Is Europe ready for Chinese tourists?
Updated: 2014-04-11 08:02
By Mike Bastin (China Daily Europe)
Appreciation of the needs and culture of people from various regions would be good starting point
Spring has finally arrived across Europe and with it the start of the holiday season. Tourists from all over the world will doubtless flock to the numerous European tourist destinations and once again a dramatic increase in the numbers from the Chinese mainland is predicted.
The China Tourism Academy says the number of tourists from the country who will choose Europe this year is forecast to more than double from last year's 3.5 million.
Furthermore, 100 million Chinese are forecast to travel overseas this year and this number is set to double by 2020. Most venture no further than neighboring Asian countries/destinations but this is not simply due to cost and time factors. Geographical proximity is a factor but far more important is the psychological distance. China's emerging middle class feels more comfortable with Asian culture.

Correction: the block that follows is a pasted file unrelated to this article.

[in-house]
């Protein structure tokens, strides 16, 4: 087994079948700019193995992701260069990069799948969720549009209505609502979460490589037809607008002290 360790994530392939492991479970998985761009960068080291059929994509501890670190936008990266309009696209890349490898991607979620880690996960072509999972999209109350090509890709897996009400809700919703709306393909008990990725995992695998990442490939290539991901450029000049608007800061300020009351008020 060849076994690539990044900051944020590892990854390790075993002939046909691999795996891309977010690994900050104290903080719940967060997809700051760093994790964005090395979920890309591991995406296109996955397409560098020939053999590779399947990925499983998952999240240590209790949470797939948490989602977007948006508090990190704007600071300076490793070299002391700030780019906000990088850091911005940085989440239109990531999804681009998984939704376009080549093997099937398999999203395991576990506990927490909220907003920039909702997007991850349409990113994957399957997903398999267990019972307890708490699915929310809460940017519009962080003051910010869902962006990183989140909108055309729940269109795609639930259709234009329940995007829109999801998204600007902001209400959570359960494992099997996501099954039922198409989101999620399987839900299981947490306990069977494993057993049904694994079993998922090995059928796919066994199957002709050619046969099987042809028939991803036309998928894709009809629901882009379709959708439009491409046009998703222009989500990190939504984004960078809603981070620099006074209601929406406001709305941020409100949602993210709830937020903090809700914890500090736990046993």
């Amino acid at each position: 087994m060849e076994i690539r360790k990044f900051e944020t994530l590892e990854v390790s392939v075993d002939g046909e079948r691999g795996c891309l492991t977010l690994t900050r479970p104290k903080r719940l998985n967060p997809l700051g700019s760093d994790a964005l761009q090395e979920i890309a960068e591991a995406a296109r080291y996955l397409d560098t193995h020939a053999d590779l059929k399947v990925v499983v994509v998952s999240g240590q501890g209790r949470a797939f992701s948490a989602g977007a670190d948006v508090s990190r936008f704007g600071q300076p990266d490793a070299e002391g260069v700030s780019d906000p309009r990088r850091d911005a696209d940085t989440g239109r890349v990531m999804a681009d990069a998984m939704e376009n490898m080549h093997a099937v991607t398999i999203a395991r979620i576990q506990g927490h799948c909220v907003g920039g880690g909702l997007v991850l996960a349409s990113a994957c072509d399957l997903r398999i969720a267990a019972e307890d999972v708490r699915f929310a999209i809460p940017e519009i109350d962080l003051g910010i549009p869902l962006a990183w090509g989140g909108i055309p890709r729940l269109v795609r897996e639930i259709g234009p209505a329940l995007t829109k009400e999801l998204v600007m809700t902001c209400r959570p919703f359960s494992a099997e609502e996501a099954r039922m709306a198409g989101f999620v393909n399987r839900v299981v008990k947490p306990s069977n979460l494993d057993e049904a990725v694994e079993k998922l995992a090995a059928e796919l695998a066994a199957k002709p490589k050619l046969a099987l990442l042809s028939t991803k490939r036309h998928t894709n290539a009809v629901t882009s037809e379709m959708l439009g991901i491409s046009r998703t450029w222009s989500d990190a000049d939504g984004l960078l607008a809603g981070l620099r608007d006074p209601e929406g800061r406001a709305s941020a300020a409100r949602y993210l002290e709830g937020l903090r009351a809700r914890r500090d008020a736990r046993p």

European countries have indeed relaxed visa requirements and are making an extra effort to attract the growing numbers of cash-rich Chinese tourists.
For example, France, Italy and Belgium have all recently streamlined their visa application procedures and processes specifically for Chinese tourists.
But have extra special efforts also been made to gain a real understanding of the needs and wants of the typical Chinese tourist in Europe? Is this one relatively homogenous group or are different segments emerging?
For European countries, this surge in numbers from China presents both an opportunity and a threat. Such is the surge that little time has been, or could have been, spared to conduct much-needed research into this new and complex consumer group.